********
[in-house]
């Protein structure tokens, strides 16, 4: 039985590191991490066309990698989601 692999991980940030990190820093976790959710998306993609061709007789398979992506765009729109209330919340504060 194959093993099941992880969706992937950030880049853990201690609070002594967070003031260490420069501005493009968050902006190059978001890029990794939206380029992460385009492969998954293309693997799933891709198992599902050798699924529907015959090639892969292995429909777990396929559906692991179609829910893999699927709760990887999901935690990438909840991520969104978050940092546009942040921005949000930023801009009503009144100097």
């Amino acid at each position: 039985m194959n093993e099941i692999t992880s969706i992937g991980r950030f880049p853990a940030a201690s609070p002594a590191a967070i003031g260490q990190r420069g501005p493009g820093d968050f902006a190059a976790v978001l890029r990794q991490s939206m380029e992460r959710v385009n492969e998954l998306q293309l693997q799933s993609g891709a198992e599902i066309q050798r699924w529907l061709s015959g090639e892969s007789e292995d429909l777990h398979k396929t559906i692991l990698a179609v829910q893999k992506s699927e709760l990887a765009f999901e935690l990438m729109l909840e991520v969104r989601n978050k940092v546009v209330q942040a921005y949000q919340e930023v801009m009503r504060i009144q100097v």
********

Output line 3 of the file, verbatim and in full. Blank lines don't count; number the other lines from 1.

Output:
């Amino acid at each position: 039985m194959n093993e099941i692999t992880s969706i992937g991980r950030f880049p853990a940030a201690s609070p002594a590191a967070i003031g260490q990190r420069g501005p493009g820093d968050f902006a190059a976790v978001l890029r990794q991490s939206m380029e992460r959710v385009n492969e998954l998306q293309l693997q799933s993609g891709a198992e599902i066309q050798r699924w529907l061709s015959g090639e892969s007789e292995d429909l777990h398979k396929t559906i692991l990698a179609v829910q893999k992506s699927e709760l990887a765009f999901e935690l990438m729109l909840e991520v969104r989601n978050k940092v546009v209330q942040a921005y949000q919340e930023v801009m009503r504060i009144q100097v």